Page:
Editor’s Note: DC Service Corps member, Amy Brandt reflects on how love has bloomed for her through an Elton John song.

Love blooms… In the words of a familiar tune:
It’s a little bit funny, this feeling inside.

It is physically impossible for me to keep from singing the next line of “Your Song”:
I’m not one of those who can easily hide.

And in the instant I join in the song, my mind is flooded with a memory. I am taken back to the time my dad tried to teach my 6-year-old self how to play this song on the piano. Knowing full well that he didn’t know how to play the piano either, we sat side by side in front of the electric keyboard, trying to bring to life one of Elton John’s greatest hits. My sister was learning a Beatles song at the time, so my dad assured me, that just like the title, this was “my song”. In that moment, little Amy knew that she was loved. And that love bloomed from the fact that I had family accompanying me, the wise words of Elton John guiding me, and a desire to create something beautiful.

And you can tell everybody this is your song
It may be quite simple, but now that it’s done
I hope you don’t mind
I hope you don’t mind that I put down in words
How wonderful life is, now you’re in the world

Once the memory runs its course, I return to the present: my life here in DC, living in Casa San Salvador, and serving as a part of DC Service Corps. Knowing that I am no longer a 6-year-old, whose biggest task on her plate was attempting to play a song on the piano, the love that this song stirs within me is a love that yearns to be shared. The lyrics remind me to articulate my appreciations, affirm my neighbors, and celebrate the presence of those with whom my life intertwines.

Whether someone plays a large or small role in my life, as a Christian, I am called to encounter everyone in a way that reflects their dignity. We each bring talents, gifts, and experiences that contribute to “how wonderful life is,” and sometimes, it takes an Elton John song to remember that.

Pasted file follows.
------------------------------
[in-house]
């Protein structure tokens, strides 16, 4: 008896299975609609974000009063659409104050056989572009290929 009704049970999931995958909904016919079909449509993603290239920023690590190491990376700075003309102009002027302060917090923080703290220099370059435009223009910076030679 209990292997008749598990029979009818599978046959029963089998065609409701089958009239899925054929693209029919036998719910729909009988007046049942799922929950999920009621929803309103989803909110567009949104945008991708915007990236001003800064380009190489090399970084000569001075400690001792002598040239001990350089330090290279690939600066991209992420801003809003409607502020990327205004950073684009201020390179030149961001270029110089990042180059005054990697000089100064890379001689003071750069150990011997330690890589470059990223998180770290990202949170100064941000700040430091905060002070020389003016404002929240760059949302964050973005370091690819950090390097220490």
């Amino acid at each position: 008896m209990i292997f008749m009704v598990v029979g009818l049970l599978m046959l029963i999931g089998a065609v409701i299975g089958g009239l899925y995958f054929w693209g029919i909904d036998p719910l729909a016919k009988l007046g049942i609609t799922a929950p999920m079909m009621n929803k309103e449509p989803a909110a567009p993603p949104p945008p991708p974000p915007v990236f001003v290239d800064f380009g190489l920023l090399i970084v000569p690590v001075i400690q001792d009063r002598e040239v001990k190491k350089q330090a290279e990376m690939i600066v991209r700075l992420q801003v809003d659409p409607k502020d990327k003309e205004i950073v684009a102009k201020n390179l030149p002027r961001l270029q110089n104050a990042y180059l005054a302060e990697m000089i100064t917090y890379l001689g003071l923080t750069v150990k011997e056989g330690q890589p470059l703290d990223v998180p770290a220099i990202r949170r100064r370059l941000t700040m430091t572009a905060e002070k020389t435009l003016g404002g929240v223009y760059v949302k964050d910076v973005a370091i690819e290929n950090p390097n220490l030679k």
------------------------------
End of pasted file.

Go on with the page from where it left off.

This community I have found in FMS has quietly but insistently been speaking truth to me in a way that harmonizes with the meaning of “Your Song.” This love that they have shared has a blooming ripple effect, as it has helped me recognize my own dignity, and in turn, revealed the dignity of others. I have come to understand that we are all, inherently, gifts. Moreover, God wants us to receive one another as the gifts that we are. And when someone forgets that they are a gift, we are called to gently remind them, by singing them “their song.”

This spirit of accompaniment is a core aspect of FMS’ mission.  After all, love blooms the most bright and the most wild when we are intentionally present in the lives of those around us. By meeting people where they are at, and walking side by side, we can experience life together in a more fulfilling way. Leaning on one another for support, we begin to grow in the light that shines through community.

Sometimes, this act of accompaniment makes me feel like my dad must have felt as he tried to teach me to play the piano without knowing how himself. The way forward is not always clear, but for some miraculous reason, love continues to bloom from the desire to create something beautiful. We are called to embrace the unknown and encourage one another through simply loving them. And a lot can be learned from Elton John’s approach of simply putting down in words, how wonderful life is, now you’re in the world.

Reflection Question: Who in your life may need to be reminded that they are a “gift”?